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Avoid This — Thwarts Your Efforts to House Train Your Pup

This common mistake is the No. 1 risk factor for failure to house train your pup. It's like shooting yourself in the foot and will frustrate you like crazy. In fact, it's a major culprit behind many dog relinquishments. So do these 4 things at the beginning, and live life with no regrets.

housetraining puppies

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  • Housetraining problems are behind many dog relinquishments to animal shelters, as well as the cause of many behavior-related visits to veterinarians
  • The ideal time to start housetraining a puppy is 8.5 weeks, but any dog of any age can be housetrained as long as their human is consistent, positive and patient
  • There are four ground rules for housetraining: No. 1 — never leave an un-housetrained dog unattended; No. 2 — feed on a consistent daily schedule (no free-feeding)
  • Ground rule No. 3 — reward your dog for good behavior; No. 4 — do not punish mistakes
  • It’s very beneficial to establish verbal cues during housetraining so that no matter where you are, you can give your dog the cue to relieve himself

Editor's Note: This article is a reprint. It was originally published June 11, 2017.

A significant percentage of dogs wind up in animal shelters due to housetraining problems, and about a quarter of behavior-related visits to veterinarians also involve housetraining issues.

In my experience, one of the main reasons housetraining fails is because dog parents have a tendency to look at their canine companions as four-legged humans. They view pet accidents on the floor the same way they would view a person who relieved him- or herself on the floor.

While your dog is a member of your family, he's not a person, and if you mishandle potty mistakes in the house, you'll very often get the opposite outcome of the one you want, and make the situation worse.

Elimination is a natural function, and new puppies in particular can be expected to relieve themselves whenever and wherever the impulse strikes until they are: 1) old enough to control the urge physiologically, and 2) appropriately motivated to pee and poop outdoors. Both factors must be in play before puppies are capable of becoming housetrained.

Now, the good news is that it's very possible to successfully housetrain a dog at any age. Teaching good potty habits to a puppy is much easier than training or re-training an adult dog, but it can absolutely be done. There are three things that will ensure success in housetraining your dog, and I can't stress the importance of them enough. They are consistency, positive reinforcement and patience.

Prime Time for Housetraining Puppies

The age at which most puppies can begin to learn appropriate potty etiquette is about 8.5 weeks. Younger puppies don't have the neurological development necessary to control elimination, much like human infants. They aren't yet able to control their bladder or hold urine in.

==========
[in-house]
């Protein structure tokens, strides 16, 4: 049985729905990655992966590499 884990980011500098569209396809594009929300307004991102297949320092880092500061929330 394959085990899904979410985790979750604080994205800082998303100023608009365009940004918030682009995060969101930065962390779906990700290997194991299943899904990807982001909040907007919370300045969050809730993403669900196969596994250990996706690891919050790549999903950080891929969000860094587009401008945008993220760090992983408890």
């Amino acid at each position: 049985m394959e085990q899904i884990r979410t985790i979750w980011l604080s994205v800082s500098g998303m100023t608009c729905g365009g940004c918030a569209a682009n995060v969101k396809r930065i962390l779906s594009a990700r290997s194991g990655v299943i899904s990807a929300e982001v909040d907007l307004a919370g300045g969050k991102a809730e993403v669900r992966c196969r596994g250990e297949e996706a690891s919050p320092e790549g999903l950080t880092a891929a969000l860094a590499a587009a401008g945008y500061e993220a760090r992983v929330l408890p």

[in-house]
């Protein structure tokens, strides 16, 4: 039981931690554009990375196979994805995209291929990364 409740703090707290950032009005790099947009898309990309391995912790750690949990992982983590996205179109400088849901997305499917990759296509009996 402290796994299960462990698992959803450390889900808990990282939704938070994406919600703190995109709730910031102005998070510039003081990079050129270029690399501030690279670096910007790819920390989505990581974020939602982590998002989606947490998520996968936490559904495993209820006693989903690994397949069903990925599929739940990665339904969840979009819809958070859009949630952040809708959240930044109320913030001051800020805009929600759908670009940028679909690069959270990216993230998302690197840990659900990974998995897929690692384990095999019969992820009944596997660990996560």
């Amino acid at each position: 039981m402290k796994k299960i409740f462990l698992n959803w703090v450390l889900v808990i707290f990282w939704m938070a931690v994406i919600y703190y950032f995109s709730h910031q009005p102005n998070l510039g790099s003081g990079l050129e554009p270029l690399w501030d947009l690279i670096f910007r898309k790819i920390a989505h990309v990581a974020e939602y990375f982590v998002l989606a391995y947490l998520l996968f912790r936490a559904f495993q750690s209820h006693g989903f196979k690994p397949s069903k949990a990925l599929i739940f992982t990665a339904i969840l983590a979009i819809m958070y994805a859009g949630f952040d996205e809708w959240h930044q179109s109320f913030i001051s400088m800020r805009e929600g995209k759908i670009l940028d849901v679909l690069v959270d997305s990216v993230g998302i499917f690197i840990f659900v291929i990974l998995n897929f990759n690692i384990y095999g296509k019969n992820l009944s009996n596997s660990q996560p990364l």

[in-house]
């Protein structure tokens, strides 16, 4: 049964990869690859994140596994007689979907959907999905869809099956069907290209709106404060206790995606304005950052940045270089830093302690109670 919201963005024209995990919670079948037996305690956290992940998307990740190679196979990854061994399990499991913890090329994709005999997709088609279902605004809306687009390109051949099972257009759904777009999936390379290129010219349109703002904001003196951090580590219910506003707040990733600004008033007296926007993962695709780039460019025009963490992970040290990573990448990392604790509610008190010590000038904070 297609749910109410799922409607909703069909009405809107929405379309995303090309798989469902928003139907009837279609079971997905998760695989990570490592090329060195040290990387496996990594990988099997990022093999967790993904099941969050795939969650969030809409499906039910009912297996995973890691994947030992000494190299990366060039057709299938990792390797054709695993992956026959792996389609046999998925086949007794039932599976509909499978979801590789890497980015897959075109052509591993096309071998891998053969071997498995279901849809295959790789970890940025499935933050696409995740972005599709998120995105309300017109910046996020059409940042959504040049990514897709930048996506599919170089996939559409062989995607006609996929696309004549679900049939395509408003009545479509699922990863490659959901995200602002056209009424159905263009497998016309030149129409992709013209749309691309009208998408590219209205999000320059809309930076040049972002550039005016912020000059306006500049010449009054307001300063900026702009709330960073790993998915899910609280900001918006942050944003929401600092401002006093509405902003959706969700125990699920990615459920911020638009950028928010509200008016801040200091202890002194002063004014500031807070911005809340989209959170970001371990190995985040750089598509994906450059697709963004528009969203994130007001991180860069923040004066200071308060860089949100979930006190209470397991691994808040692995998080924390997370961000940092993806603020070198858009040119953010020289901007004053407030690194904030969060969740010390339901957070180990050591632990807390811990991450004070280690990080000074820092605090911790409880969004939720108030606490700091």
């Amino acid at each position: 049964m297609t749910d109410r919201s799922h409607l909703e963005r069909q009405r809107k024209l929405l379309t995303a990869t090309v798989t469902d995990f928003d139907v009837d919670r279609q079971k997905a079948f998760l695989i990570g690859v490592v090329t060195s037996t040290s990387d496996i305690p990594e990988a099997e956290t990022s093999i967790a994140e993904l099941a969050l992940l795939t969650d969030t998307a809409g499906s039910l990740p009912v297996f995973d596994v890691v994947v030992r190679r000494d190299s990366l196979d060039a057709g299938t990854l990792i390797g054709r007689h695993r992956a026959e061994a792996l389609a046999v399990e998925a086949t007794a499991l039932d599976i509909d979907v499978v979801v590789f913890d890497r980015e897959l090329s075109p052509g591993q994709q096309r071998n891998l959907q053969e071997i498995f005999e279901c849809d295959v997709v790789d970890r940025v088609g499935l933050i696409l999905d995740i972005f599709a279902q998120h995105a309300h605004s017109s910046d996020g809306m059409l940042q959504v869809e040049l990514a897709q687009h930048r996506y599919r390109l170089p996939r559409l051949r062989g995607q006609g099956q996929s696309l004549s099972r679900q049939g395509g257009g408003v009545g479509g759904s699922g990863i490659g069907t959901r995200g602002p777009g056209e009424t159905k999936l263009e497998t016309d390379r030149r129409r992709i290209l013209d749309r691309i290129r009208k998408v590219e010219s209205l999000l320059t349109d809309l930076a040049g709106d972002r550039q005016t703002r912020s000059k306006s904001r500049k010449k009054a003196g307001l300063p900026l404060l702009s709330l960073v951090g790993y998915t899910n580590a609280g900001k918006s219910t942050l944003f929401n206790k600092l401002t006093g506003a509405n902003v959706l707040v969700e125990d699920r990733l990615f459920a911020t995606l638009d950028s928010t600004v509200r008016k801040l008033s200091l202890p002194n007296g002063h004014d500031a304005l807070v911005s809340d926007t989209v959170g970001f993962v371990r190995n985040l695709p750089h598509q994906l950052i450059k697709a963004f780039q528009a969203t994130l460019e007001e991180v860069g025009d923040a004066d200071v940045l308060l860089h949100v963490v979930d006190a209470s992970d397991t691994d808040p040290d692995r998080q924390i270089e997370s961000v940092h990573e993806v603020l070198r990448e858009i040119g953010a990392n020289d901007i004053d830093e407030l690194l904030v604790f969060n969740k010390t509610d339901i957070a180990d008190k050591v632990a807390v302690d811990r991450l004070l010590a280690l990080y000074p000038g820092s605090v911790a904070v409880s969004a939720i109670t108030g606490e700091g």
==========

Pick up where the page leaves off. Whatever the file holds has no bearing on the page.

The first step is to find an outdoor grassy space you can consistently take your puppy to when it's potty time. His brain is developed enough at about 8.5 weeks to begin to associate the smell and surface of his potty spot and the act of elimination. Not only can most puppies at 8.5 weeks start to make these important mental connections, but they are also better able to control when and where they relieve themselves.

Housetraining your puppy is a two-fold process. First he must learn to relieve himself in the designated spot, and then he must learn to hold his urine and feces until he's in that spot.

A young puppy needs to be taken to his potty spot about every hour, and always after eating, playing and sleeping. It's also important to watch his behavior and learn his "I gotta go" signals. The older he gets, the less often he'll need to go. But no dog should be expected to last eight or 10 hours without a potty break, especially not a puppy.

4 Housetraining Ground Rules

In my experience, there are four basic ground rules for housetraining any dog:

  • Housetraining ground rule No. 1 — Never leave your un-housetrained dog unattended. Not even for a minute. If you aren't actively engaged with your dog, having her in the same room with you doesn't count. It's very important not to give her opportunities to fail at housetraining. If you can't engage with your dog, which of course isn't possible every minute of every day, she should be in her crate. Yes, I said crate!

    Some pet parents believe crates are bad or negative, but honestly, nothing could be further from the truth. A crate is actually a very natural, normal habitat for a dog, as long as your pup doesn't associate it with punishment. You should never put your dog in the crate as punishment.

    Dogs are den dwellers by nature. Under normal circumstances, they enjoy and seek out small, safe, warm "bedrooms" in which to rest. If you provide your pup with his own little den in the form of a crate, and there's nothing forceful or punishing about his association with it, he'll learn to love it.

    I leave the doors open on my dogs' crates and they love taking naps in there, which is exactly the experience I wanted to create for them. A dog crate has a lot of uses for both you and your pet, with housetraining at the top of the list.

    Nature has arranged it such that a small, enclosed area will help your puppy learn conscious control of his urge to eliminate. In the wild, mother wolves teach their litters to potty outside the den. If you provide your puppy with his own den, you're working in harmony with his natural desire not to soil it.

    Other uses for a crate include keeping your pet safe from a long list of dangers and potential disasters — everything from electrical cords to the cat's food bowl to houseguests with small children. If you're absolutely dead set against crate-training your un-housetrained dog, then your only other option is to tether him to you so no matter where you go, he's right there beside you.

    The way to do this is to put a clip on a short leash (no longer than 4 feet), put the leash on your dog and clip it to your clothing or belt. Obviously, this arrangement wouldn't be practical for many of you, which is why I recommend you consider using a crate.<
  • Housetraining ground rule No. 2 — Feed your dog on a schedule. If you leave a bowl of food available at all times for your un-housetrained dog to nibble at, he'll nibble all day and he'll need to poop at entirely unpredictable times. It will be just about impossible to figure out the best time to take him outside to do his business.

    I don't recommend the all-day-buffet method of feeding pets under any circumstances, but it's an especially bad idea with a dog that isn't housetrained.

    If you're feeding your dog or puppy on a consistent once-, twice- or three-times-a-day schedule (depending on his age), you know that within 30 minutes to an hour after eating, he'll need to go potty. It's important that someone in the household is ready and willing at those times to take the dog out.

    Feeding your dog on a schedule makes potty breaks much more predictable and allows you to exercise more control over the situation. The more opportunities you give your pup to succeed in relieving herself outside, the faster he'll be housetrained.